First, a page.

Sensory play is any activity that stimulates and hones the senses your child is born with – smell, sight, touch, taste, and hearing. Sense of Touch is probably the best known of these sensory skills in the early years of a child. While babies will eventually learn how to see and hear through experience and exposure to the world around them, they still use high-frequency senses (touch, smell) intensively in early months of life. Many educational websites recommend sense of touch activities as a way to improve a child's coordination, fine motor skills and ability to focus.
One very common question that parents ask is, what is sensory motor development and why is it important for my child? We may look at an infant playing in their bath and think they are just having fun. When we learn more about sensory play we see that the baby is actually learning through the different sounds and textures.
Parents ask, "What does sensory toys for kids look like?" This can be a very confusing concept for parents. Sometimes, it can be difficult to see how much a young child is learning through sensory play. Even though it’s hard to see, we can start to understand what a touch and feel activity looks like when we take into account the different senses.
Sensory motor development means strengthening your child’s developing neural pathways.
Sensory toys for kids encourage the touch and feel activity. Sensory toys for kids are a fun way to help your toddlers learn about the world through their different senses. When babies first use their senses, it’s fairly random; this is because the nerve pathways aren’t fully developed. However, the sense of touch activities provide plenty of opportunities to strengthen your child’s developing neural pathways. Sensory play is what gets your baby’s brain ticking over with developmental benefits such as learning and coordination. There are so many different activities that you do consciously or otherwise to help your little one explore the world with all of their senses.
Sensory play is a great way to engage your autistic child in learning
Your child may not remember all of their life experiences, but what they learn while young stays with them – good or bad. This is why starting sensory activities for autism at a young age are so important.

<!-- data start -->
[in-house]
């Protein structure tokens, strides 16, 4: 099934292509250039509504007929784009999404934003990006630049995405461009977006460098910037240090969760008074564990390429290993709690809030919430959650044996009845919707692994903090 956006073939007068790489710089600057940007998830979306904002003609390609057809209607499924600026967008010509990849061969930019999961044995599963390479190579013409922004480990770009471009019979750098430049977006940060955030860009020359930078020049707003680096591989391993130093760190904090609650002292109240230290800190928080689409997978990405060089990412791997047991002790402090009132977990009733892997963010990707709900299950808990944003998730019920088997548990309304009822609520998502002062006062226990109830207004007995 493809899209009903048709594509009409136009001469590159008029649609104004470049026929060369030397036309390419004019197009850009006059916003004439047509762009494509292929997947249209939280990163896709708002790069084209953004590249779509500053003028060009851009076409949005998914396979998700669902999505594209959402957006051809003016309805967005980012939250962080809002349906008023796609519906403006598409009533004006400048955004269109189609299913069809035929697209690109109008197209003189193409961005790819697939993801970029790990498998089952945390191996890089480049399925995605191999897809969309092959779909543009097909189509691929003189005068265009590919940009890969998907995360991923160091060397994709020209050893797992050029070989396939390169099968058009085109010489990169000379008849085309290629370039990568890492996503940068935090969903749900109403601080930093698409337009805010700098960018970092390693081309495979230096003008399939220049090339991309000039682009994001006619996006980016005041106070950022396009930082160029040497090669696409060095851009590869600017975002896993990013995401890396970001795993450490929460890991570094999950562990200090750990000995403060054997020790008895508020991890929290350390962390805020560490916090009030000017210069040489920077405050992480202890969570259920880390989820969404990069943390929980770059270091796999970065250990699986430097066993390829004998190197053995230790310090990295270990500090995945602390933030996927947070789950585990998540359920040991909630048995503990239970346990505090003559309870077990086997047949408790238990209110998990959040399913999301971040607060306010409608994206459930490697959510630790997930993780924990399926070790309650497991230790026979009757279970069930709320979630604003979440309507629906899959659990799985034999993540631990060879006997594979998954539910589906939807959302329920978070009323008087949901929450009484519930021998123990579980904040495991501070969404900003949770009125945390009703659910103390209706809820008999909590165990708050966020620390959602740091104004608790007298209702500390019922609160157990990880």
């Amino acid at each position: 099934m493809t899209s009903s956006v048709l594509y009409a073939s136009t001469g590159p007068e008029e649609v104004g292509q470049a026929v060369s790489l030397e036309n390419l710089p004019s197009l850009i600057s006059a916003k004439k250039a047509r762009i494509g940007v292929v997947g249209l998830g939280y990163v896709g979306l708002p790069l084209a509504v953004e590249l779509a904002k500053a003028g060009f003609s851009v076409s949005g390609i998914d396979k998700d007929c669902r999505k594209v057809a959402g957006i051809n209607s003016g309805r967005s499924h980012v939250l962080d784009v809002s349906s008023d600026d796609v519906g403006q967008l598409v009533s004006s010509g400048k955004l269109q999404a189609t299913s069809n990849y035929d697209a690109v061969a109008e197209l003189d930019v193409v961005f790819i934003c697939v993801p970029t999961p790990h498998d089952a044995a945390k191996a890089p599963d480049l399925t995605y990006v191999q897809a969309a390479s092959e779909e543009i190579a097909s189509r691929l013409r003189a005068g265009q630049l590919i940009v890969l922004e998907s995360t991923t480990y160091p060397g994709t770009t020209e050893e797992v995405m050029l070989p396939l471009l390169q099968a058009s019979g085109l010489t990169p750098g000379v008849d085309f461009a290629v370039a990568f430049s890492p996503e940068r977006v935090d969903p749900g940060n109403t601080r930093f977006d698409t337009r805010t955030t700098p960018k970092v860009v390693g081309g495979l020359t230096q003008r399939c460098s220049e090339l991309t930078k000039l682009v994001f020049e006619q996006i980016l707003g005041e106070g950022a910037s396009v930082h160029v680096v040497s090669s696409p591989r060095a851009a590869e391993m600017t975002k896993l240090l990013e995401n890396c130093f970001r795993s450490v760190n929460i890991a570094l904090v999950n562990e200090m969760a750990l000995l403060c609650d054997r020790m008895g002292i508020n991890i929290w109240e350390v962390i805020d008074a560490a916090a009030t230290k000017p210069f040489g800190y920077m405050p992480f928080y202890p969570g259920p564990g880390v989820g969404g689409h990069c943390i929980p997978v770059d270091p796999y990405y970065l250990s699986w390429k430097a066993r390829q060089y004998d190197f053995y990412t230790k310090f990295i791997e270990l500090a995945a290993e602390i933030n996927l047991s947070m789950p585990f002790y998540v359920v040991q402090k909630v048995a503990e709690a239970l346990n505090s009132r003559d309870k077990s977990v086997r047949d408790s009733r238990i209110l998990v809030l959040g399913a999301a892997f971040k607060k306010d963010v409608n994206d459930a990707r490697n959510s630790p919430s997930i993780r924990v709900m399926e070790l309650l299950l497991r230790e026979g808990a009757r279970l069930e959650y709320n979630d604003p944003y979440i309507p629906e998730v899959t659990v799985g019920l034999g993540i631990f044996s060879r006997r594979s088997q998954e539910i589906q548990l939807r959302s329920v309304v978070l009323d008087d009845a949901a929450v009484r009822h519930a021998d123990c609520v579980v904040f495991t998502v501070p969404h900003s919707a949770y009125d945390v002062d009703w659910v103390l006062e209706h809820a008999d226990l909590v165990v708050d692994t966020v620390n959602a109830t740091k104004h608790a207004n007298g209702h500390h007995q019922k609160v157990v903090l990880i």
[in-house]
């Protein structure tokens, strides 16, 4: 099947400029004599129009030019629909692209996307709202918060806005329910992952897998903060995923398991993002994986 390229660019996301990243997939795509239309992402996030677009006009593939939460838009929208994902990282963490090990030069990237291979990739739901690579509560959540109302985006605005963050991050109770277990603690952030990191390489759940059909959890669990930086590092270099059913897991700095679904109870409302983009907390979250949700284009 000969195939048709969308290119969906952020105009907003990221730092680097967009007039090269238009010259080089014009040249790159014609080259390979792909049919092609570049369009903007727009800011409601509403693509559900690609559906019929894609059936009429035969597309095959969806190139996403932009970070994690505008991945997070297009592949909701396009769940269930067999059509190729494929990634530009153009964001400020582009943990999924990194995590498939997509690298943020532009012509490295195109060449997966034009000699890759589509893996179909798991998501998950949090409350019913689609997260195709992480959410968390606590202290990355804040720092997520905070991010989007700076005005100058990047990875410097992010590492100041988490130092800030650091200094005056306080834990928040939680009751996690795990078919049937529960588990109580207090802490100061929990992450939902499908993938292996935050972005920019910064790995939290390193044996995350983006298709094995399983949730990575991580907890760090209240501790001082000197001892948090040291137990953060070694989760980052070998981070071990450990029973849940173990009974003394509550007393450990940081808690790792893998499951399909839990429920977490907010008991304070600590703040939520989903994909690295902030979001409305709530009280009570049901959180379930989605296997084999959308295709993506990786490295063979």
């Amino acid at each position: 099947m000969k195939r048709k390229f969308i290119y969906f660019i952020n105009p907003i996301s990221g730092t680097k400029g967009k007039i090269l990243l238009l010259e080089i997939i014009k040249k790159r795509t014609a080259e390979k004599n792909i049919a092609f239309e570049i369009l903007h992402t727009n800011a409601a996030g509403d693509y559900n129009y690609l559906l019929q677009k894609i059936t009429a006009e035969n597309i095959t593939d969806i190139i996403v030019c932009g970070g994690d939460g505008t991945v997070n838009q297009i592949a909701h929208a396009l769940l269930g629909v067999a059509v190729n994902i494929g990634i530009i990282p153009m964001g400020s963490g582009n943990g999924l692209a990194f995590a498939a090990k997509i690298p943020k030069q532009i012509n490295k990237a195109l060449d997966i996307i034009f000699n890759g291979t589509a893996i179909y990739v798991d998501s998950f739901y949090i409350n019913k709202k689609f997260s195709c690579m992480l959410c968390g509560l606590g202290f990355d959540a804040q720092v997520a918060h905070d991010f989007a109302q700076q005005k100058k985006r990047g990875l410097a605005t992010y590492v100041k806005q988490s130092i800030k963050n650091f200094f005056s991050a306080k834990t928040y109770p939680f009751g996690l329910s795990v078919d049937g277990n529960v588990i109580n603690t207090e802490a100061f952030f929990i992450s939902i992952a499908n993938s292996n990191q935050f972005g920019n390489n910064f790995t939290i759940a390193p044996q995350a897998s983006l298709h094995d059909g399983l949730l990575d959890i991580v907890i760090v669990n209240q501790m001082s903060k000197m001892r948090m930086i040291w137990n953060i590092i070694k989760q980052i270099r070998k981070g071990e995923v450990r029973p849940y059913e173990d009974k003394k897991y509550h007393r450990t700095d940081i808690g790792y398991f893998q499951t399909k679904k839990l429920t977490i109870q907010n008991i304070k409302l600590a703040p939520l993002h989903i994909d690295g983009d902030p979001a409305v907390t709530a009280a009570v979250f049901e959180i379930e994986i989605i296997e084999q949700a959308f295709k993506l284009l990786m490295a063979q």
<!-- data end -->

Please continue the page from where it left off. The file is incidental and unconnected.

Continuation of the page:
In a normal case, it’s rare that a baby is born able to recognize and connect the different things they can see, smell, touch, taste, and hear. Their brains contain billions of neurons, which makes connections between them and builds pathways establishing new skills. Through these senses, babies are able to learn about the world around them in their own unique way.
As a parent, you want your children to have everything they need for a happy and healthy childhood. But what components of childhood really matter? While building strength, balance, coordination, and other physical skills are all important, learning is the most important thing you can give your child.
Sensory play activities are a fun way to help develop their sensory motor development
It’s important to remember that one type of sensory toys for kids isn’t better or worse than another. The key is to find activities that your child will respond to – and then, get those senses out there! The unique needs of children are sometimes difficult to understand. With sensory play, they offer a solution to a common problem many parents face today.
Kids may not seem as if they need relaxation as they run around wild and crazy, but they do. When they are stressed out or overworked, sensory activities can help bring them back to center. The more we can learn about how they experience the world, the more fun we can have teaching them new things.
Making playtime special helps your child form strong relationships with people and develop their self-confidence. It also gives them the skills they need to deal with disappointment, frustration, and indecision, in a healthy way. All of this translates into a happier and more confident child. So if you haven't started sensory play in your home, give it a try! If you’re not sure where to begin, make a list of all the senses your child uses on a day-to-day basis. This list will help you prepare toys and games tackling different aspects of their development. Playing together using everyday household items or food can be really enjoyable!